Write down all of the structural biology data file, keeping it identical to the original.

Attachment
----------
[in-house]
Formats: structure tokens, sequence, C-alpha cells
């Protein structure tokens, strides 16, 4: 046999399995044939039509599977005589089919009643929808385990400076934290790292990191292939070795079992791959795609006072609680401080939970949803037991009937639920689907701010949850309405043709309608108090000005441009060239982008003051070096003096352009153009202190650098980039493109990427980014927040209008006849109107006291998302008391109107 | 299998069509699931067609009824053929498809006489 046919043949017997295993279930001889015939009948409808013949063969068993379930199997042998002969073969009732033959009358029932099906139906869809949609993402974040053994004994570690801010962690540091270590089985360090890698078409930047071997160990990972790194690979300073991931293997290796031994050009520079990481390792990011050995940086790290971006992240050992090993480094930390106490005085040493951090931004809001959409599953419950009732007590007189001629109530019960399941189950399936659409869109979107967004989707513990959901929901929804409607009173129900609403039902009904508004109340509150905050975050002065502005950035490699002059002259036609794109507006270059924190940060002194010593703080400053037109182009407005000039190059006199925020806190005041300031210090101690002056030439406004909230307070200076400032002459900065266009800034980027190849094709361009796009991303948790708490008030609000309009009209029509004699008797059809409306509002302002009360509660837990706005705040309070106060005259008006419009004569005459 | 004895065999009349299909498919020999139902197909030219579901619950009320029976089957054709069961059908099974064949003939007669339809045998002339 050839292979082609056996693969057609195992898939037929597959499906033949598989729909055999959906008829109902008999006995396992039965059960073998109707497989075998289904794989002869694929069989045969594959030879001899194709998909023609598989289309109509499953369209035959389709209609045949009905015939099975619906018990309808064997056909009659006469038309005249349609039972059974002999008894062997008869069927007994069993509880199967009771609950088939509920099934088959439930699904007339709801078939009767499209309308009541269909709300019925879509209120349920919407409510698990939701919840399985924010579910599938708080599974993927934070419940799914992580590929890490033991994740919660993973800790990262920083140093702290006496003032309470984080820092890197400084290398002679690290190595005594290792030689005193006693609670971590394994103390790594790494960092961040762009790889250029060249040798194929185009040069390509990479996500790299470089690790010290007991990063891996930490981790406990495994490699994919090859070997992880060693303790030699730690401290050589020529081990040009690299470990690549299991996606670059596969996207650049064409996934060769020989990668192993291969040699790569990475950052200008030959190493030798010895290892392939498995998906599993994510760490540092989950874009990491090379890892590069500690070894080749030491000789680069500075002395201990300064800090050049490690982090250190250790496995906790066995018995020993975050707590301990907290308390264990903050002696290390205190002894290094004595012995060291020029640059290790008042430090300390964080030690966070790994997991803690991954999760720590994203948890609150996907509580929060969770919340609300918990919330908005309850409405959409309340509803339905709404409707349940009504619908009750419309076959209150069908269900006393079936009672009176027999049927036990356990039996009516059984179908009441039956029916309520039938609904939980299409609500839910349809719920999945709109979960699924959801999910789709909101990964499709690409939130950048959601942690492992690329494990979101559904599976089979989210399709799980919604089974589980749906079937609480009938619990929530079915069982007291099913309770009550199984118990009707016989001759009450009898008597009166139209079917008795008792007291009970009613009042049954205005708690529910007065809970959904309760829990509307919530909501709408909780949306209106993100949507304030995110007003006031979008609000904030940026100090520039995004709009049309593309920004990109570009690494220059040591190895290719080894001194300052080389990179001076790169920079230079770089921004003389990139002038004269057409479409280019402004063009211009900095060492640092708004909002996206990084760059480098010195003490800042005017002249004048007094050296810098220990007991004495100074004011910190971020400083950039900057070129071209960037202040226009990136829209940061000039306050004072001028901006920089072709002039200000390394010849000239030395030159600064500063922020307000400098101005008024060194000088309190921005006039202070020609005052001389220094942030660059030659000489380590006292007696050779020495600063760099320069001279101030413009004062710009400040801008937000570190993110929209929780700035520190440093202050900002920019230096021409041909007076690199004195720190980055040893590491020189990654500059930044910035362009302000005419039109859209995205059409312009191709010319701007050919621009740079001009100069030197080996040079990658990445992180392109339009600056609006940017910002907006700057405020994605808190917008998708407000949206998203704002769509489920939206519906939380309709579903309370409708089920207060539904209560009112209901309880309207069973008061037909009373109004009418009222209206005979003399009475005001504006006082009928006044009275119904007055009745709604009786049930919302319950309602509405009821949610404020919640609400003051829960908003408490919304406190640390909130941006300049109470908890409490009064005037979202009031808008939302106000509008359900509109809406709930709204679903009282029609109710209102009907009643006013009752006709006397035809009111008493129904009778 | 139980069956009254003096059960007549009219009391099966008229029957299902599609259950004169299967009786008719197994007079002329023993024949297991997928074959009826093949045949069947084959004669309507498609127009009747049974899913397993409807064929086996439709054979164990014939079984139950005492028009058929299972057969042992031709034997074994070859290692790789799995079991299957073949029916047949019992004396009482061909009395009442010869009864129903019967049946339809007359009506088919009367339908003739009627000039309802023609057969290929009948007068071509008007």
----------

[in-house]
Formats: structure tokens, sequence, C-alpha cells
């Protein structure tokens, strides 16, 4: 046999399995044939039509599977005589089919009643929808385990400076934290790292990191292939070795079992791959795609006072609680401080939970949803037991009937639920689907701010949850309405043709309608108090000005441009060239982008003051070096003096352009153009202190650098980039493109990427980014927040209008006849109107006291998302008391109107 | 299998069509699931067609009824053929498809006489 046919043949017997295993279930001889015939009948409808013949063969068993379930199997042998002969073969009732033959009358029932099906139906869809949609993402974040053994004994570690801010962690540091270590089985360090890698078409930047071997160990990972790194690979300073991931293997290796031994050009520079990481390792990011050995940086790290971006992240050992090993480094930390106490005085040493951090931004809001959409599953419950009732007590007189001629109530019960399941189950399936659409869109979107967004989707513990959901929901929804409607009173129900609403039902009904508004109340509150905050975050002065502005950035490699002059002259036609794109507006270059924190940060002194010593703080400053037109182009407005000039190059006199925020806190005041300031210090101690002056030439406004909230307070200076400032002459900065266009800034980027190849094709361009796009991303948790708490008030609000309009009209029509004699008797059809409306509002302002009360509660837990706005705040309070106060005259008006419009004569005459 | 004895065999009349299909498919020999139902197909030219579901619950009320029976089957054709069961059908099974064949003939007669339809045998002339 050839292979082609056996693969057609195992898939037929597959499906033949598989729909055999959906008829109902008999006995396992039965059960073998109707497989075998289904794989002869694929069989045969594959030879001899194709998909023609598989289309109509499953369209035959389709209609045949009905015939099975619906018990309808064997056909009659006469038309005249349609039972059974002999008894062997008869069927007994069993509880199967009771609950088939509920099934088959439930699904007339709801078939009767499209309308009541269909709300019925879509209120349920919407409510698990939701919840399985924010579910599938708080599974993927934070419940799914992580590929890490033991994740919660993973800790990262920083140093702290006496003032309470984080820092890197400084290398002679690290190595005594290792030689005193006693609670971590394994103390790594790494960092961040762009790889250029060249040798194929185009040069390509990479996500790299470089690790010290007991990063891996930490981790406990495994490699994919090859070997992880060693303790030699730690401290050589020529081990040009690299470990690549299991996606670059596969996207650049064409996934060769020989990668192993291969040699790569990475950052200008030959190493030798010895290892392939498995998906599993994510760490540092989950874009990491090379890892590069500690070894080749030491000789680069500075002395201990300064800090050049490690982090250190250790496995906790066995018995020993975050707590301990907290308390264990903050002696290390205190002894290094004595012995060291020029640059290790008042430090300390964080030690966070790994997991803690991954999760720590994203948890609150996907509580929060969770919340609300918990919330908005309850409405959409309340509803339905709404409707349940009504619908009750419309076959209150069908269900006393079936009672009176027999049927036990356990039996009516059984179908009441039956029916309520039938609904939980299409609500839910349809719920999945709109979960699924959801999910789709909101990964499709690409939130950048959601942690492992690329494990979101559904599976089979989210399709799980919604089974589980749906079937609480009938619990929530079915069982007291099913309770009550199984118990009707016989001759009450009898008597009166139209079917008795008792007291009970009613009042049954205005708690529910007065809970959904309760829990509307919530909501709408909780949306209106993100949507304030995110007003006031979008609000904030940026100090520039995004709009049309593309920004990109570009690494220059040591190895290719080894001194300052080389990179001076790169920079230079770089921004003389990139002038004269057409479409280019402004063009211009900095060492640092708004909002996206990084760059480098010195003490800042005017002249004048007094050296810098220990007991004495100074004011910190971020400083950039900057070129071209960037202040226009990136829209940061000039306050004072001028901006920089072709002039200000390394010849000239030395030159600064500063922020307000400098101005008024060194000088309190921005006039202070020609005052001389220094942030660059030659000489380590006292007696050779020495600063760099320069001279101030413009004062710009400040801008937000570190993110929209929780700035520190440093202050900002920019230096021409041909007076690199004195720190980055040893590491020189990654500059930044910035362009302000005419039109859209995205059409312009191709010319701007050919621009740079001009100069030197080996040079990658990445992180392109339009600056609006940017910002907006700057405020994605808190917008998708407000949206998203704002769509489920939206519906939380309709579903309370409708089920207060539904209560009112209901309880309207069973008061037909009373109004009418009222209206005979003399009475005001504006006082009928006044009275119904007055009745709604009786049930919302319950309602509405009821949610404020919640609400003051829960908003408490919304406190640390909130941006300049109470908890409490009064005037979202009031808008939302106000509008359900509109809406709930709204679903009282029609109710209102009907009643006013009752006709006397035809009111008493129904009778 | 139980069956009254003096059960007549009219009391099966008229029957299902599609259950004169299967009786008719197994007079002329023993024949297991997928074959009826093949045949069947084959004669309507498609127009009747049974899913397993409807064929086996439709054979164990014939079984139950005492028009058929299972057969042992031709034997074994070859290692790789799995079991299957073949029916047949019992004396009482061909009395009442010869009864129903019967049946339809007359009506088919009367339908003739009627000039309802023609057969290929009948007068071509008007």